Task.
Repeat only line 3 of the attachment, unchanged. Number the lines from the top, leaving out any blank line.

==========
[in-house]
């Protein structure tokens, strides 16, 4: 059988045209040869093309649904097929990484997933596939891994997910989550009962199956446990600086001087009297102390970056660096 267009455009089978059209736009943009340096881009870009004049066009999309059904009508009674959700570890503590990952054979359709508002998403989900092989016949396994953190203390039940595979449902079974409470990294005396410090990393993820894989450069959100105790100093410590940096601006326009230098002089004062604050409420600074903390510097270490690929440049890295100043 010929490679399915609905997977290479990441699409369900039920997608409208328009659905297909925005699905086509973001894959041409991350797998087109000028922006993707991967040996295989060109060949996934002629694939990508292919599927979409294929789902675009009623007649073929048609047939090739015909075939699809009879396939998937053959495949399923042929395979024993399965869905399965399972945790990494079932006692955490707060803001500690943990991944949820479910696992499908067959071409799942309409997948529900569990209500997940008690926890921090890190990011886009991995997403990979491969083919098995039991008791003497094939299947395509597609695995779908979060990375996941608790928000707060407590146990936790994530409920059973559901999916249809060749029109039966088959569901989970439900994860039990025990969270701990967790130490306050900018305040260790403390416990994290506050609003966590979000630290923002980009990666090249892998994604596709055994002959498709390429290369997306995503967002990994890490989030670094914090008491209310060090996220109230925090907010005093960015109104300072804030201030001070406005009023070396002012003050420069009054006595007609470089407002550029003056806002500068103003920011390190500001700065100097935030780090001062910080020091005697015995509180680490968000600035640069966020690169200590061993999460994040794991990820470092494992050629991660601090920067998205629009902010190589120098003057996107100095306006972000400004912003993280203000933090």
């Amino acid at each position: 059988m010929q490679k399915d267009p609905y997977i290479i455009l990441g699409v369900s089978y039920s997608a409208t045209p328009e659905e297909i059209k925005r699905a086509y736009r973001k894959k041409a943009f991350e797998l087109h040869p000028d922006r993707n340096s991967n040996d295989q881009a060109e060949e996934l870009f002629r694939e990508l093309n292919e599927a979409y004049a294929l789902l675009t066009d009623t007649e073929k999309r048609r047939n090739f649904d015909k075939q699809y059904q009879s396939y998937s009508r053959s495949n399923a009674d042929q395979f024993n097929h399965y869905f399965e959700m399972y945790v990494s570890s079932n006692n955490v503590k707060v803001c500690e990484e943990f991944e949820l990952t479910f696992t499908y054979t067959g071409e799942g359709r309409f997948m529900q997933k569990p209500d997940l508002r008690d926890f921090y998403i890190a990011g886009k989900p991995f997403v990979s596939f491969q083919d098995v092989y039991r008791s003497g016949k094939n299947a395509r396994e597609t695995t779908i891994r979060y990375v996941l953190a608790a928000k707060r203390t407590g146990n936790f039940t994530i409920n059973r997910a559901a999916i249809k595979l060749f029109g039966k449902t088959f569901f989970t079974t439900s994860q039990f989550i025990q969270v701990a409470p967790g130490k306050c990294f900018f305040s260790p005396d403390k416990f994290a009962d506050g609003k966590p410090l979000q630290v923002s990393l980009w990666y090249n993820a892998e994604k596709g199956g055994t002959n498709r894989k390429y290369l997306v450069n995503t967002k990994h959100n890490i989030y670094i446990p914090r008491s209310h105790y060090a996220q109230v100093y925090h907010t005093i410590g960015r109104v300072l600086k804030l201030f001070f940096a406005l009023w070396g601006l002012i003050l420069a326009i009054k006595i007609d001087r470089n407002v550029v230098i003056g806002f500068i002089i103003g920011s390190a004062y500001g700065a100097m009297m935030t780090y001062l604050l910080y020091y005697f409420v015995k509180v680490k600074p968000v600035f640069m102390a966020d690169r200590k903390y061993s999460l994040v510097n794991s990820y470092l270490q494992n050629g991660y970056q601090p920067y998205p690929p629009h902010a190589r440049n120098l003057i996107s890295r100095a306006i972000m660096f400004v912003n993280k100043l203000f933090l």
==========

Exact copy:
């Amino acid at each position: 059988m010929q490679k399915d267009p609905y997977i290479i455009l990441g699409v369900s089978y039920s997608a409208t045209p328009e659905e297909i059209k925005r699905a086509y736009r973001k894959k041409a943009f991350e797998l087109h040869p000028d922006r993707n340096s991967n040996d295989q881009a060109e060949e996934l870009f002629r694939e990508l093309n292919e599927a979409y004049a294929l789902l675009t066009d009623t007649e073929k999309r048609r047939n090739f649904d015909k075939q699809y059904q009879s396939y998937s009508r053959s495949n399923a009674d042929q395979f024993n097929h399965y869905f399965e959700m399972y945790v990494s570890s079932n006692n955490v503590k707060v803001c500690e990484e943990f991944e949820l990952t479910f696992t499908y054979t067959g071409e799942g359709r309409f997948m529900q997933k569990p209500d997940l508002r008690d926890f921090y998403i890190a990011g886009k989900p991995f997403v990979s596939f491969q083919d098995v092989y039991r008791s003497g016949k094939n299947a395509r396994e597609t695995t779908i891994r979060y990375v996941l953190a608790a928000k707060r203390t407590g146990n936790f039940t994530i409920n059973r997910a559901a999916i249809k595979l060749f029109g039966k449902t088959f569901f989970t079974t439900s994860q039990f989550i025990q969270v701990a409470p967790g130490k306050c990294f900018f305040s260790p005396d403390k416990f994290a009962d506050g609003k966590p410090l979000q630290v923002s990393l980009w990666y090249n993820a892998e994604k596709g199956g055994t002959n498709r894989k390429y290369l997306v450069n995503t967002k990994h959100n890490i989030y670094i446990p914090r008491s209310h105790y060090a996220q109230v100093y925090h907010t005093i410590g960015r109104v300072l600086k804030l201030f001070f940096a406005l009023w070396g601006l002012i003050l420069a326009i009054k006595i007609d001087r470089n407002v550029v230098i003056g806002f500068i002089i103003g920011s390190a004062y500001g700065a100097m009297m935030t780090y001062l604050l910080y020091y005697f409420v015995k509180v680490k600074p968000v600035f640069m102390a966020d690169r200590k903390y061993s999460l994040v510097n794991s990820y470092l270490q494992n050629g991660y970056q601090p920067y998205p690929p629009h902010a190589r440049n120098l003057i996107s890295r100095a306006i972000m660096f400004v912003n993280k100043l203000f933090l």